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Basic Anatomy and Function of the Cardiovascular System
Basic Parts and Functions of the Cardiovascular System
The Cardiovascular System is made up of the heart, blood vessels and blood. The heart is a muscle responsible for pumping the blood through the blood vessels, to and from every cell in the body.
Blood is made up of red blood cells, white blood cells, platelets and plasma. Plasma is the liquid part of blood which carries hormones, proteins, nutrients, salts, and gases- both that the cells of the body needs, and that need to be removed from the cells, to nourish, prevent toxicity and maintain the acid-base balance of the body. Red blood cells are specialized to deliver oxygen to the cells. Oxygen is what gives them their red color. When oxygen is depleted from the blood, the blood turns blueish. White blood cells are responsible for fighting infections and fighting against foreign materials in the body. The last type of cells in blood are platelets, which are responsible for the clotting property of blood. Platelets allow you to form scabs.
Types and Functions of Blood Vessels
Throughout the body, there is a network of blood vessels. They are larger nearest to the heart and branch off to smaller and smaller vessels.
Arteries carry oxygen-rich blood away from the heart. As they branch off, they eventually lead to microscopic vessels called arterioles, which connect to smaller yet beds of capillaries. Capillaries have extremely thin walls which allow for the exchange of materials between the blood and the interstitial fluid between the cells. Capillaries connect the path of oxygen-rich blood from the arterioles, to the path of oxygen-depleted blood through the venules. Venules are microscopic blood vessels which lead to larger blood vessels, called veins, to return the blood to the heart.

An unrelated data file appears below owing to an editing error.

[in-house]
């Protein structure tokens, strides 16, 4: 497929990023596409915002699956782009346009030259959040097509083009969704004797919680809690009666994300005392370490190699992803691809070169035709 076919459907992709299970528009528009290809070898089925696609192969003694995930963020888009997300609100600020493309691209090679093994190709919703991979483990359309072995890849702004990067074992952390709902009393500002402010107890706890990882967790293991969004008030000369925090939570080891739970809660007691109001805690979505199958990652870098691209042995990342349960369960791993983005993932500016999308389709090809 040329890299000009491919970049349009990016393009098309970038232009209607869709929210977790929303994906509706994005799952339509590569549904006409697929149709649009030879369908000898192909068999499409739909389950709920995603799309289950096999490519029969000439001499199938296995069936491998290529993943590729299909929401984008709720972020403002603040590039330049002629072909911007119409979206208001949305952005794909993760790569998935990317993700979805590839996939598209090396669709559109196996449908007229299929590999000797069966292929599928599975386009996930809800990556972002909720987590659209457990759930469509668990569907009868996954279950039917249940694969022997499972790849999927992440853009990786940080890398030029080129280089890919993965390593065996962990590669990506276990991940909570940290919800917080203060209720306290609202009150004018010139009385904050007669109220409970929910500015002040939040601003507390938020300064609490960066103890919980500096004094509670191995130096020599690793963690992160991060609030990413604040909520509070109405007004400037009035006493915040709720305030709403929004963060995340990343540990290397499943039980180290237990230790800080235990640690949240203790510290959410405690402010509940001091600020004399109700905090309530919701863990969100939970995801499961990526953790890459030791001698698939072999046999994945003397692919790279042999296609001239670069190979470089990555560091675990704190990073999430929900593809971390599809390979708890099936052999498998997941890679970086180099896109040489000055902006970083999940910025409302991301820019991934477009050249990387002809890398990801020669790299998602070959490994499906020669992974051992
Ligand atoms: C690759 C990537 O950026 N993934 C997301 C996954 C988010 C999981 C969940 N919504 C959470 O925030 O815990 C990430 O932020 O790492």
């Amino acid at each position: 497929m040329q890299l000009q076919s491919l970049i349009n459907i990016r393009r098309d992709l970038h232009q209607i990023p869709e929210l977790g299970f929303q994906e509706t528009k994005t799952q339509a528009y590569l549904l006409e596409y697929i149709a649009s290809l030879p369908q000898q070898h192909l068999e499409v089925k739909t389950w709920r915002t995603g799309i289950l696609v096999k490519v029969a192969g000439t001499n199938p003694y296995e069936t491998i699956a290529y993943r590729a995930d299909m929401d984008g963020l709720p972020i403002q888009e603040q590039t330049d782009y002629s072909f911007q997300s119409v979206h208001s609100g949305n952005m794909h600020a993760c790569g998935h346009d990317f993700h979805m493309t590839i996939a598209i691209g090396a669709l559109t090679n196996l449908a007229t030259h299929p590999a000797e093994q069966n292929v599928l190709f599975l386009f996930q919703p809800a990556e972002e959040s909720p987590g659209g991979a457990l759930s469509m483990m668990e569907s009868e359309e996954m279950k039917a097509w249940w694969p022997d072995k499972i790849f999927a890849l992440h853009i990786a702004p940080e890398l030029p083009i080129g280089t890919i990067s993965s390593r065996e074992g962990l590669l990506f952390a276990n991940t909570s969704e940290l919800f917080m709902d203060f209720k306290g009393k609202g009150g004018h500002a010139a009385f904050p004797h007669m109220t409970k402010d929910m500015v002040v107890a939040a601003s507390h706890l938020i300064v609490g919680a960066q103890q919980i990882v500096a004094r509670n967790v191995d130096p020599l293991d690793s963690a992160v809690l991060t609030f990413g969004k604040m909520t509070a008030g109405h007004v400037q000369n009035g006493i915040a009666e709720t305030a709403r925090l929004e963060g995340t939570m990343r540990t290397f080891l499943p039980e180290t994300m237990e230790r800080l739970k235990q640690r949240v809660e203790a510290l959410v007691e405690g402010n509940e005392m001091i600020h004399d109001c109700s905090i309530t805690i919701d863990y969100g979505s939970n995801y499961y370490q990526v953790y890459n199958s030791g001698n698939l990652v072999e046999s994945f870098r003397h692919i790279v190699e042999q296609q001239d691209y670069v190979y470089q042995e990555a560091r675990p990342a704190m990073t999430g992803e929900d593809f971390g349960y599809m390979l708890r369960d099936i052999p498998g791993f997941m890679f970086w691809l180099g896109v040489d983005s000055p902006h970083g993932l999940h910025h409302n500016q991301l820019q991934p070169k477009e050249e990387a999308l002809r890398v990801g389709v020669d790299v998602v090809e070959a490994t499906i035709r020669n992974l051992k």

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Does the heart do all the work of moving the blood through the blood vessels in your entire body?
It does most of it, but the blood vessels have structures to aid in this as well. Your arteries are more elastic and are stretched slightly as they fill with blood. Their elasticity allows them to contract again, which helps to push the blood along the arteries. Veins, particularly in the legs, contain valves to fight against gravity pulling the blood in the opposite direction. Each of these functions aids in the work that the heart does to move blood through the entire body.
Wait... Pulmonary arteries carry oxygen-depleted blood?
You may have learned to tell the difference between veins and arteries by whether the blood in them is oxygen-rich or oxygen-depleted. That's true everywhere except the Pulmonary Arteries and Veins. The actual definition of an artery is a blood vessel which travels away from the heart, and likewise, a vein is a blood vessel which travels to the heart. In the Systemic Circuit of the heart, that always means that arteries carry oxygen-rich blood, and veins carry oxygen-depleted blood. The exact opposite is the case in the Pulmonary Circuit of the heart. The right side of the heart contains oxygen-depleted blood- the opposite of the oxygen-rich blood in the left side of the heart. Therefore, the arteries leading away from the right side of the heart, to the lungs, carry oxygen-depleted blood, while the veins leading back to the left side of the heart, from the lungs, carry oxygen-rich blood.
Anatomy and Physiology of the Heart
The heart is made up of two closed circuits. The Pulmonary Circuit, the right side of the heart, pumps oxygen-depleted blood returned from the body through the veins, to the lungs to be replenished with oxygen. The Systemic Circuit, the left side of the heart, pumps oxygen-rich blood returned from the lungs, to the systems of the body through the arteries.
Each side of the heart contains an atrium and ventricle, with a valve at the end of each to control the direction of the blood flow. Both atria contract simultaneously, pumping their blood into the corresponding ventricle. About one-tenth of a second later, both ventricles contract simultaneously, pumping their blood to the lungs and the rest of the body, respectively. This repeated action is called the cardiac cycle, which gives you your heartbeat.
The path of blood through the heart
Beginning with oxygen-depleted blood returning to the right atria through the superior and inferior vena cava- the veins that connect directly to the heart- blood is pumped from the right atria to the right ventricle. About one-tenth of a second later, that blood in the right ventricle is pumped out to the lungs through the right and left pulmonary arteries, where is releases it's carbon dioxide and is replenished with oxygen. The oxygen-rich blood then returns to the left atrium through the pulmonary veins. The left atrium then pumps the blood into the left ventricle. About one-tenth of a second later, the left ventricle pumps that blood to the rest of the body through the aorta, the artery that connects directly to the heart.
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